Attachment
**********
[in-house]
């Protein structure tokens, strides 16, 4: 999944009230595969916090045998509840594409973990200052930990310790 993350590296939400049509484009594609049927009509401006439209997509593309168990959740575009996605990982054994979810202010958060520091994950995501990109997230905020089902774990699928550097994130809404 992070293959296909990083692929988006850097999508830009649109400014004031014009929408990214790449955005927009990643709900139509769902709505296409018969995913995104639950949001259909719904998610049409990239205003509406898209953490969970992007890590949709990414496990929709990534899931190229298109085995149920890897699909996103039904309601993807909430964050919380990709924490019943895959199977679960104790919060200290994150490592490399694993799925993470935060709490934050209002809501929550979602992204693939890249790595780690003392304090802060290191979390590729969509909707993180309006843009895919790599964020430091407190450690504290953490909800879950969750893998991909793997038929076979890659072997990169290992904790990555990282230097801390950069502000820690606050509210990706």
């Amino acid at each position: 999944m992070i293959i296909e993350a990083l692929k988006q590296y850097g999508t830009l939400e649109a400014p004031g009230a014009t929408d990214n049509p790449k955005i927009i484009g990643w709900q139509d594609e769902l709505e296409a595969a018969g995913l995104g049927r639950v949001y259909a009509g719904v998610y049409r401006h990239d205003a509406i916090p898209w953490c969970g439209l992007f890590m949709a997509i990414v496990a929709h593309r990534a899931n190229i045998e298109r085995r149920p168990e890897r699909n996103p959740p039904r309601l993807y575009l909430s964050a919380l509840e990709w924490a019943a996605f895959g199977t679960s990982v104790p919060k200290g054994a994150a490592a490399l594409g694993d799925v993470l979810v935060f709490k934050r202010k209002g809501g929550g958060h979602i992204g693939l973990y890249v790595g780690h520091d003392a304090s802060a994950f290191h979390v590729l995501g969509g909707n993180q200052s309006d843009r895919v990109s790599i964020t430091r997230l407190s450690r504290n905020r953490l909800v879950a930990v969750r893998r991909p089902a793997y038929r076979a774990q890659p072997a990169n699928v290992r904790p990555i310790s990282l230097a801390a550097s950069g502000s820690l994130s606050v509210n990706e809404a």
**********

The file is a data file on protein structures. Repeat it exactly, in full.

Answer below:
[in-house]
């Protein structure tokens, strides 16, 4: 999944009230595969916090045998509840594409973990200052930990310790 993350590296939400049509484009594609049927009509401006439209997509593309168990959740575009996605990982054994979810202010958060520091994950995501990109997230905020089902774990699928550097994130809404 992070293959296909990083692929988006850097999508830009649109400014004031014009929408990214790449955005927009990643709900139509769902709505296409018969995913995104639950949001259909719904998610049409990239205003509406898209953490969970992007890590949709990414496990929709990534899931190229298109085995149920890897699909996103039904309601993807909430964050919380990709924490019943895959199977679960104790919060200290994150490592490399694993799925993470935060709490934050209002809501929550979602992204693939890249790595780690003392304090802060290191979390590729969509909707993180309006843009895919790599964020430091407190450690504290953490909800879950969750893998991909793997038929076979890659072997990169290992904790990555990282230097801390950069502000820690606050509210990706």
């Amino acid at each position: 999944m992070i293959i296909e993350a990083l692929k988006q590296y850097g999508t830009l939400e649109a400014p004031g009230a014009t929408d990214n049509p790449k955005i927009i484009g990643w709900q139509d594609e769902l709505e296409a595969a018969g995913l995104g049927r639950v949001y259909a009509g719904v998610y049409r401006h990239d205003a509406i916090p898209w953490c969970g439209l992007f890590m949709a997509i990414v496990a929709h593309r990534a899931n190229i045998e298109r085995r149920p168990e890897r699909n996103p959740p039904r309601l993807y575009l909430s964050a919380l509840e990709w924490a019943a996605f895959g199977t679960s990982v104790p919060k200290g054994a994150a490592a490399l594409g694993d799925v993470l979810v935060f709490k934050r202010k209002g809501g929550g958060h979602i992204g693939l973990y890249v790595g780690h520091d003392a304090s802060a994950f290191h979390v590729l995501g969509g909707n993180q200052s309006d843009r895919v990109s790599i964020t430091r997230l407190s450690r504290n905020r953490l909800v879950a930990v969750r893998r991909p089902a793997y038929r076979a774990q890659p072997a990169n699928v290992r904790p990555i310790s990282l230097a801390a550097s950069g502000s820690l994130s606050v509210n990706e809404a």